Our assignment in the Prairie Primer was to make a button string.
“That afternoon, when Carrie was asleep, Ma beckoned Mary and Laura. Her face was shining with a secret. They put their heads close to hers, and she told them, They could make a button-string for Carrie’s Christmas! (p.90)
Beka and I decided to make the button string for the Carrie doll in our Ingalls family dollhouse. We had to pick out the tiniest buttons from my collection.
It’s way more enticing to sort my family’s buttons on a Jadeite Jane Ray desert plate. I have some from my Grandma Geneva, from my Mom and I’ve been adding to the collection for years. Rebekah has started collecting buttons, so we have four generations of button saving in our sewing cabinet. Like the women before me, I never cut a shirt into rags before cutting off all the buttons. I used to shove shirts in the “All You Can Fit in a Bag for $1 Sale” at the thrift store just for the buttons.
Beka and I love fingering through the buttons, sorting and imagining. We can feel the history and the thrill of creation that has passed through the generations.
Ma had saved buttons since she was smaller than Laura, and she had buttons her mother had saved when her mother was a little girl. (p. 90)
Mary had one end of the string and Laura had the other. They picked out the buttons they wanted and strung them on the string. They held the string out and looked at it, and took off some buttons and put on others.
One day Ma told them that this was the day before Christmas. They must finish the button-string that day.” (p.91)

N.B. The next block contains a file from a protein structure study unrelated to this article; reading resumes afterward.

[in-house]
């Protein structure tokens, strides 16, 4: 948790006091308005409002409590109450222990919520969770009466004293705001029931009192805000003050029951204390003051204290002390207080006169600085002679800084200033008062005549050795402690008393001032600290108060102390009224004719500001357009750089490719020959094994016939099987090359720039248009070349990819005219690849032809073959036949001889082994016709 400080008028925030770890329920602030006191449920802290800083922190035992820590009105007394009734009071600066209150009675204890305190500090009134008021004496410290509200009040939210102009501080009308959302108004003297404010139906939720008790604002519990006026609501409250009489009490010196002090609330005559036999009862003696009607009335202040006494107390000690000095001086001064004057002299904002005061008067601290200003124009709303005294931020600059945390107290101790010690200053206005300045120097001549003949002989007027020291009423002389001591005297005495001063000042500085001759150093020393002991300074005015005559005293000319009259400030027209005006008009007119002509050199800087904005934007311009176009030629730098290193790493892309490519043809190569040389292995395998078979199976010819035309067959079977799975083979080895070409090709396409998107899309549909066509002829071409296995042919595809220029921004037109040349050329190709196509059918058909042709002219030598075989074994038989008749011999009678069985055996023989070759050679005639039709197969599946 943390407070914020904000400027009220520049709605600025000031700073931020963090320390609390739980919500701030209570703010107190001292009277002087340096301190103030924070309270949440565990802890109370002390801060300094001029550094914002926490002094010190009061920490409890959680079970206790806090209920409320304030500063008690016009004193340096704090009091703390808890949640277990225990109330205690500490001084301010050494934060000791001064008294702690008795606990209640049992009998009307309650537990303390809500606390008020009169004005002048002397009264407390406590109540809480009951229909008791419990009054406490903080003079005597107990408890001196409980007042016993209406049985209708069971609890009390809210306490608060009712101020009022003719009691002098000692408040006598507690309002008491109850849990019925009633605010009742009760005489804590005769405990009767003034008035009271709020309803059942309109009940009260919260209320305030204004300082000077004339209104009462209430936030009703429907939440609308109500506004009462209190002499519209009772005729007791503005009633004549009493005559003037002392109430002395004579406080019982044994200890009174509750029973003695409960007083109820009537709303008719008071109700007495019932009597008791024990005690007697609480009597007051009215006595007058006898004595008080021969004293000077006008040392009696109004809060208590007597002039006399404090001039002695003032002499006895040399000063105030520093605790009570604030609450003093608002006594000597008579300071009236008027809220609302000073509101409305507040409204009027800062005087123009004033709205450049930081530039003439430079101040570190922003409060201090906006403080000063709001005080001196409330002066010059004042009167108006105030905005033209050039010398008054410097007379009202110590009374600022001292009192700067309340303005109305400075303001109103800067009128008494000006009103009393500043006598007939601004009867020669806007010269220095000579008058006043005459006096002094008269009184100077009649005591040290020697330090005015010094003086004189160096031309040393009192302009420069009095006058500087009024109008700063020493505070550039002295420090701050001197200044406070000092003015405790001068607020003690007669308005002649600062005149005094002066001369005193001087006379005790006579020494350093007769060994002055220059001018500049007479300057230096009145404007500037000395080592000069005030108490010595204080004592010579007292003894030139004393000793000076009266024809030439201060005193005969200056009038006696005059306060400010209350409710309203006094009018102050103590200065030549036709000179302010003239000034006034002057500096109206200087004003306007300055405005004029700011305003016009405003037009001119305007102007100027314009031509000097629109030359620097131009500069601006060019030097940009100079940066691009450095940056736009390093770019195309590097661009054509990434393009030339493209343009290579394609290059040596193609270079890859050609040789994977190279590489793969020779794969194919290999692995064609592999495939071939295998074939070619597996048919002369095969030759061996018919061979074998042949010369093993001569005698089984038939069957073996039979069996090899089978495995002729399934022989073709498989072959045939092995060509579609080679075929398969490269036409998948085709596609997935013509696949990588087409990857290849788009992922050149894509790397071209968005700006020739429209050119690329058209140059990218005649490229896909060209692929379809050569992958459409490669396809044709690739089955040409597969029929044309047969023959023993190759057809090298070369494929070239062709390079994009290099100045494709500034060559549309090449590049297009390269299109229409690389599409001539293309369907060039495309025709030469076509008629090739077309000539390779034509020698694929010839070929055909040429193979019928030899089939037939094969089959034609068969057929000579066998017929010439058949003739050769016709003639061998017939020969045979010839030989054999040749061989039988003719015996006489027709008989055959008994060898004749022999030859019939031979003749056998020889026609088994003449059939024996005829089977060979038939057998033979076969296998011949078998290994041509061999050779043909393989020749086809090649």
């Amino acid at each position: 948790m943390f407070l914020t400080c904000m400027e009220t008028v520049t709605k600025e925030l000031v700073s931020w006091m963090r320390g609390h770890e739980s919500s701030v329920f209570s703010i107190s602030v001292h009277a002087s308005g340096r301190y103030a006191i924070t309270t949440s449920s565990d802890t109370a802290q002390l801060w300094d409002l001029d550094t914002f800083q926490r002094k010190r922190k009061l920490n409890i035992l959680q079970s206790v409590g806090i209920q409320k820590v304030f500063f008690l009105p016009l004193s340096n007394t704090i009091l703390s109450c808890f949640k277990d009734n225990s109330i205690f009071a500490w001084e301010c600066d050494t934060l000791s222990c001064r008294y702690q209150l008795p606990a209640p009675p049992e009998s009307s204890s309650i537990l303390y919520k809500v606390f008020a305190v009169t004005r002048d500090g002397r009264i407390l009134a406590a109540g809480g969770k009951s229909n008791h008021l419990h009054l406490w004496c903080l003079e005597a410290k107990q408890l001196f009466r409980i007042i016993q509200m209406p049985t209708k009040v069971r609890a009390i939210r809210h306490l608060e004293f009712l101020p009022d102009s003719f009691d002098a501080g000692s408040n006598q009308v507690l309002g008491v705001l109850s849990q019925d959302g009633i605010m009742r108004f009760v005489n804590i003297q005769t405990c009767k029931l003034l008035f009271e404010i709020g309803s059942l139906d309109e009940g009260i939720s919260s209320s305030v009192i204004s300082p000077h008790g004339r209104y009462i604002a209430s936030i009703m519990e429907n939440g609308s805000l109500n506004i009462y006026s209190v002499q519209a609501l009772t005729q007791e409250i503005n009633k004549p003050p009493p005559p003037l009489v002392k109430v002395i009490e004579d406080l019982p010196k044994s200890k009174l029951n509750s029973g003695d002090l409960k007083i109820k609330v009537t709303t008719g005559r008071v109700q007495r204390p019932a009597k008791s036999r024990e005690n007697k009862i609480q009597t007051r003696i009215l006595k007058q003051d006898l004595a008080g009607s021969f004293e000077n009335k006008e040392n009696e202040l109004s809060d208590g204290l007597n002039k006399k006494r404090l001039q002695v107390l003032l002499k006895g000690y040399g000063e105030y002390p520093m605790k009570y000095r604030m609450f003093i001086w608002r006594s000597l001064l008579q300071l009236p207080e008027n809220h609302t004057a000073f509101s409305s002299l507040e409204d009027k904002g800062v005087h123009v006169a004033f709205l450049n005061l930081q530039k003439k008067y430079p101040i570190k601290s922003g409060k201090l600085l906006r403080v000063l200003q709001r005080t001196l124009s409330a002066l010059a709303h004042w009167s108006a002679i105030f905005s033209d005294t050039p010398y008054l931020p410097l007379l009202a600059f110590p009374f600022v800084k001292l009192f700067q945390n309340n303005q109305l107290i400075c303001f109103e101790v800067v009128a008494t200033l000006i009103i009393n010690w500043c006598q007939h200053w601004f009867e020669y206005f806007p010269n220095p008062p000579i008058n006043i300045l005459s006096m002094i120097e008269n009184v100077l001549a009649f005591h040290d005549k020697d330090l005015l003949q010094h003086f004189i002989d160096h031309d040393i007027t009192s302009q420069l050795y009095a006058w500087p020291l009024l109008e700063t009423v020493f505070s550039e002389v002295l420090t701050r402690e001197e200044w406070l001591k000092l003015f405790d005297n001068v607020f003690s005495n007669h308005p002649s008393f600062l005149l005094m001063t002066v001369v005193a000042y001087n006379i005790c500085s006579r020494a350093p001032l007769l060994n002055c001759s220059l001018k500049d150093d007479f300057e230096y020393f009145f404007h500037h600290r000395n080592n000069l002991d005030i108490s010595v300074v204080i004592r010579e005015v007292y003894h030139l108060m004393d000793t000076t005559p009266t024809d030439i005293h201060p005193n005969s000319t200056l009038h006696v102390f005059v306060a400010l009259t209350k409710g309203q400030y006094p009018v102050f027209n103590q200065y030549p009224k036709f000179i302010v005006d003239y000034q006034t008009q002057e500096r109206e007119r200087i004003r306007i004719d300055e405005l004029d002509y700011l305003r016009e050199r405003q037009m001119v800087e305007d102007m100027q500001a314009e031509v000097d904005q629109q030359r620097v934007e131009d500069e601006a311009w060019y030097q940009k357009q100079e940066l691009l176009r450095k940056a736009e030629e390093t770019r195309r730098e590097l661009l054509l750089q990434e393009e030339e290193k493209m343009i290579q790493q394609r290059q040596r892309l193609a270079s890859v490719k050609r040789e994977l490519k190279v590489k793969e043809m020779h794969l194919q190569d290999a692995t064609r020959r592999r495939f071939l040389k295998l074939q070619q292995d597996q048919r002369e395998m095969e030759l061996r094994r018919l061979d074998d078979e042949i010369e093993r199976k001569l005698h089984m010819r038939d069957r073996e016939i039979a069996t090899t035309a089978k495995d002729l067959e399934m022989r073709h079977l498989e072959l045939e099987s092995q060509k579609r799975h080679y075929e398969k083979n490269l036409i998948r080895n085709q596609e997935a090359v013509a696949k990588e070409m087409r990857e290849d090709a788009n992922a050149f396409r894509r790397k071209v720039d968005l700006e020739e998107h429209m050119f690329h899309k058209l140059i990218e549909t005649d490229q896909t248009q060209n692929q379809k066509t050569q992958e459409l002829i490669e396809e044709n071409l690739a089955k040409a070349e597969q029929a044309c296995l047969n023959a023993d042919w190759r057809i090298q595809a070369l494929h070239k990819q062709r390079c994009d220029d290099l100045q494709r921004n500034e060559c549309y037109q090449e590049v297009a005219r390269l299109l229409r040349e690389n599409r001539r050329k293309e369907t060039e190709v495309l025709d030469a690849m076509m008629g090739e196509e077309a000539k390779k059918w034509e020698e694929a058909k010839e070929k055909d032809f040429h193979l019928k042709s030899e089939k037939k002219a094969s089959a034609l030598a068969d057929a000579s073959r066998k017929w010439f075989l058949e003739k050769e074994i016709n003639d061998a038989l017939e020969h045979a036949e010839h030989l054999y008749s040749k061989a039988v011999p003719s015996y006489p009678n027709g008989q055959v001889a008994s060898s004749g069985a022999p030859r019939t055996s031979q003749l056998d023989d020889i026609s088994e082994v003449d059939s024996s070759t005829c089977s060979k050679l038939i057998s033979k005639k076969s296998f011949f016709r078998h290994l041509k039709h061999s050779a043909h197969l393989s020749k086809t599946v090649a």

Then quickly, quickly, Laura and Mary finished the button-string. Ma tied the ends together for them. It was a beautiful button-string. (p. 92)
Carrie’s eyes and her mouth were perfectly round when she saw it. Then she squealed, and grabbed it and squealed again. She sat on Pa’s knee, looking at her candy and her button-string and wriggling and laughing with joy. (p. 94)
For the fire in our fireplace we use a battery operated tea light. We cut all the extra plastic off and stacked pieces of wood around it. It keeps the dolls warm on a winter day. Even though the Ingalls family didn’t have one, we added a small Nativity scene to the mantle to celebrate Christmas.
We love reliving the stories of Laura Ingalls through our dolls. It’s been an amazing way to add the thrill of discovery and creation to our homeschool life. When Beka has a hard time knowing what’s school and what’s play, I know something is going right in our home…..or would that be school?